One of these competitors was the genial and beloved Herman Marcus, an immigrant court jeweler from Dresden who began his American career as a valued salesman at Tiffany & Co., briefly becoming a jeweler in his own right before returning to Tiffany for another stint. He represented them in Paris as a member of the 1878 World Exposition team. His particular expertise in bronzes and fine cameos was also highly valued. Marcus’ chequered experience going in and out of business with successive partners (T.B. Starr, George Jaques) was a typical one - jewelers fell out with each other, went bankrupt, or both, but they were resilient. There is evidence jewelers served on each other’s boards and further that while retailers had their their own productive capacity they also shared the capacity of wholesale manufacturing workshops, a model based on the Parisian market structure, which supplied a helpful degree of supply elasticity. After Herman Marcus’s last partnership dissolved, Marcus’ elder son William went on to found his own firm, the prestigious Marcus & Co. that produced distinctive jewelry for nearly 50 years. In 1892, William welcomed his dad into the business for the last stage of the old man’s career. Joined by his brother George, a talented designer, William hosted a visit from the important Parisian Art Nouveau jeweler, Henri Vever in 1893, which may have led to an ongoing collaboration between Marcus and other Parisian firms. Among other evidence, their astonishing series of flower jewels in highly three dimensional plique-à-jour enamel suggest this connection.

From their incorporation in the 1890s, Marcus & Co. became outspoken enthusiasts on behalf of artistic jewelry and “forgotten gems”. Until World War I, Marcus created remarkable work in gold and a wide variety of colored stones - not only the noble varieties but also alexandrites, opals, and demantoid garnets. The family were tireless proponents of the artistic use of color. While also well known for fine diamonds, pearls, and platinum work, Marcus & Co. created jewels in intricately worked gold displaying a distinctive fusion of global historical influences. Devotees of impressionistic black opal, they claimed in 1908 to have purchased the entire supply of a new source, Lightning Ridge, Australia. In championing black opal, they took on the superstitions against the stone that had existed since Walter Scott’s poplar novels as well as Americans’ inclination to confine their purchases to gems of traditional intrinsic value. The company’s black opal jewels, with their mysterious shifting hues, have a living power to engage the mind. One of these jewels, a necklace at the Metropolitan Museum of Art, engages the mind’s tendency to resolve and complete forms and images. Designed as a black opal pool framed by engraved gold irises, the jewel, with subtle power, persuades the eye to transfer the opal’s rich color imaginatively onto the sculpted blossoms. Marcus also offered black opals set in elaborate Mughal style rings.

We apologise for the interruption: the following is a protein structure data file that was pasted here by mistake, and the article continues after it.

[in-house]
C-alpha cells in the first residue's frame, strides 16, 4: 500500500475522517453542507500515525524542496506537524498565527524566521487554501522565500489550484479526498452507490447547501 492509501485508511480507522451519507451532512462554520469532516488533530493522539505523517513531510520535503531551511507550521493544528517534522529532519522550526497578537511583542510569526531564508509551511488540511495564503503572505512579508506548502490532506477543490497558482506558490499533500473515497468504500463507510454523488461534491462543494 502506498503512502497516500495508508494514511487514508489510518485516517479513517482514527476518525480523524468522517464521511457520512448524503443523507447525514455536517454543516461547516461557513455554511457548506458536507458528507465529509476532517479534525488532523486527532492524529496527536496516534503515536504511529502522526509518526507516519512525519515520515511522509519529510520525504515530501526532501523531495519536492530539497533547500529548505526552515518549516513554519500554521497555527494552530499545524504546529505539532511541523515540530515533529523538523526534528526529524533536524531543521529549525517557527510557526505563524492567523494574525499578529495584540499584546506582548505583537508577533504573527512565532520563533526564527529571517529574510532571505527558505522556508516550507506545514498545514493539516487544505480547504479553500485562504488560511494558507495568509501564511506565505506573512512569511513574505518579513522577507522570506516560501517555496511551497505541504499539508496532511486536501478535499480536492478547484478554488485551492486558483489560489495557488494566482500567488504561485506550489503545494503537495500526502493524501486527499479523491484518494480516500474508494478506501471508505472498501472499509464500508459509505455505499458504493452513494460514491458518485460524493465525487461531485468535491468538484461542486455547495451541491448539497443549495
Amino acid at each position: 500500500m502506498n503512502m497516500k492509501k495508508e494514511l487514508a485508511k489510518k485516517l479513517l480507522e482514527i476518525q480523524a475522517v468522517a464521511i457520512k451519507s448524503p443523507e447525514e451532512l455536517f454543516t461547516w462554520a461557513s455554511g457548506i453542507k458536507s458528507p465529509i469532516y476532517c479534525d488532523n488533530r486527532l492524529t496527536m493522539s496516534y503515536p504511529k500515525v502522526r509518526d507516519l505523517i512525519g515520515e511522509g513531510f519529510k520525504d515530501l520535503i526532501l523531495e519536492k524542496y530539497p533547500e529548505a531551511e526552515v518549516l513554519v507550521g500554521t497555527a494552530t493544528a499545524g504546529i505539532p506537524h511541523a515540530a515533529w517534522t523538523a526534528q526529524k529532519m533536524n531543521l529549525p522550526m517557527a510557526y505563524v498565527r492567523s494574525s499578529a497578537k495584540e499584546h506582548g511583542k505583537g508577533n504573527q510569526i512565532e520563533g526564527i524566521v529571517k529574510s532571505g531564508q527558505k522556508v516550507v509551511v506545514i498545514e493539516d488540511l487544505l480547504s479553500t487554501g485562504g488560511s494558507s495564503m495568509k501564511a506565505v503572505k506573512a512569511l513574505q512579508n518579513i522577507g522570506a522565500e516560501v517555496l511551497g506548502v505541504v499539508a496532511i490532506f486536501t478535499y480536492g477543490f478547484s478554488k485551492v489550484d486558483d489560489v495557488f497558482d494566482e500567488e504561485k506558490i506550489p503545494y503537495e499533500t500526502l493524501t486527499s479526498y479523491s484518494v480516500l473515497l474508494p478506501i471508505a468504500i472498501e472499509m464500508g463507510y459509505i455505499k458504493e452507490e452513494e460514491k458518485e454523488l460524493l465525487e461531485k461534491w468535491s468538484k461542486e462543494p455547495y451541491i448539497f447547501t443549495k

An even greater force in art jewelry in America was Diamond King’s son, Louis Tiffany. Louis was an accomplished painter, influential interior designer, and sophisticated aesthete with ties to the French avant garde, including Siegfried Bing and Colonna. He cherished a deep purpose concerning the elevation of American art and taste. Only in middle age, after a successful independent career, did Louis eventually join the family firm as head of design upon Charles’ death in 1902, displacing his father’s protegé Paulding Farnham. In secret workshops situated on the upper floors of his mansion on 72nd street and Madison, Louis collaborated with a young studio artist, Julia Munson, to create the early award-winning jewelry collection that would invert the values of his father’s star designer. Louis put an end to Farnham’s opulent revivalist aesthetic. One memorable day during their co-tenure, Louis sketched drapery onto one of Farnham’s designs for a nude caryatid, a gesture Farnham rightly feared as a brush from the wings of the angel of death: despite all he had done for the firm, Farnham was fully out, mid-career, by 1907. Louis’ vision reigned until the 1930s. For more information about the women who collaborated fruitfully with Louis Tiffany, please see the following articles.

As an interior designer, Louis had absorbed the German idea of the “gesamtkunstwerk”, or total work of art, perhaps impressed by the prototype provided by James Abbott MacNeill Whistler’s novel and controversial Peacock Room in London. Unlike Whistler, however, Louis never strayed from the conviction that “Nature is always right.” Louis’ early jewels of exquisite workmanship and modest materials were inspired by humble American wild plants - in pointed contrast to Farnham’s precious enamel and gem-set orchids, the floral darlings of the 1889 Paris Exposition. Louis’ humble roadside flowers were merely evoked - but did not botanically define, like the orchids - and the outlines of the jewels were often freely shaped, with occasional apertures, in what was obviously hand-wrought gold.